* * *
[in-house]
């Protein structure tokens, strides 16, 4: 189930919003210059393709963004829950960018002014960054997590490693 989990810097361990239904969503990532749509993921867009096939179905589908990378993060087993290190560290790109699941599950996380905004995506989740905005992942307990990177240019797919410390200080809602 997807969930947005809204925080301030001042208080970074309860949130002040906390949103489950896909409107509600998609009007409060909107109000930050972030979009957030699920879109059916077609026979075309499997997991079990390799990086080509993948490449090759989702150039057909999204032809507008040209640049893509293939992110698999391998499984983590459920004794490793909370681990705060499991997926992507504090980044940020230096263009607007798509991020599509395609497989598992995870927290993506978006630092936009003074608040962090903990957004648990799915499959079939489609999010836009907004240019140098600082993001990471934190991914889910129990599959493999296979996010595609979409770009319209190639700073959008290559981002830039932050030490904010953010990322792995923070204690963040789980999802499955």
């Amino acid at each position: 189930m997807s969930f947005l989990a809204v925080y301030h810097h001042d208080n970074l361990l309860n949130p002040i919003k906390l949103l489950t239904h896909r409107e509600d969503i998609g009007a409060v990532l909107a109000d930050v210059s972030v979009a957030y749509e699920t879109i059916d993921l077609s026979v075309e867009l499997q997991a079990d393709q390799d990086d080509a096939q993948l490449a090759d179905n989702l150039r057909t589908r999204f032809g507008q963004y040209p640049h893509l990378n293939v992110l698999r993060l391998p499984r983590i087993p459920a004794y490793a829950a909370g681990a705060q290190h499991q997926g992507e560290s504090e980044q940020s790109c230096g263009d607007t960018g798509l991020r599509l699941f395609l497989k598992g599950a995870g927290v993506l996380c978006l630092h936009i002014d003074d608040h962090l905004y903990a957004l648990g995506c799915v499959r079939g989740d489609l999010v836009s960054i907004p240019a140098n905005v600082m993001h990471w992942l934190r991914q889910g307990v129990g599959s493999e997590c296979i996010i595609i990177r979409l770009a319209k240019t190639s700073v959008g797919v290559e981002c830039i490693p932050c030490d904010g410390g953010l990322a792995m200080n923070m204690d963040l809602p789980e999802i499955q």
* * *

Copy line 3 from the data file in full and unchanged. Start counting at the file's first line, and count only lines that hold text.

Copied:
């Amino acid at each position: 189930m997807s969930f947005l989990a809204v925080y301030h810097h001042d208080n970074l361990l309860n949130p002040i919003k906390l949103l489950t239904h896909r409107e509600d969503i998609g009007a409060v990532l909107a109000d930050v210059s972030v979009a957030y749509e699920t879109i059916d993921l077609s026979v075309e867009l499997q997991a079990d393709q390799d990086d080509a096939q993948l490449a090759d179905n989702l150039r057909t589908r999204f032809g507008q963004y040209p640049h893509l990378n293939v992110l698999r993060l391998p499984r983590i087993p459920a004794y490793a829950a909370g681990a705060q290190h499991q997926g992507e560290s504090e980044q940020s790109c230096g263009d607007t960018g798509l991020r599509l699941f395609l497989k598992g599950a995870g927290v993506l996380c978006l630092h936009i002014d003074d608040h962090l905004y903990a957004l648990g995506c799915v499959r079939g989740d489609l999010v836009s960054i907004p240019a140098n905005v600082m993001h990471w992942l934190r991914q889910g307990v129990g599959s493999e997590c296979i996010i595609i990177r979409l770009a319209k240019t190639s700073v959008g797919v290559e981002c830039i490693p932050c030490d904010g410390g953010l990322a792995m200080n923070m204690d963040l809602p789980e999802i499955q």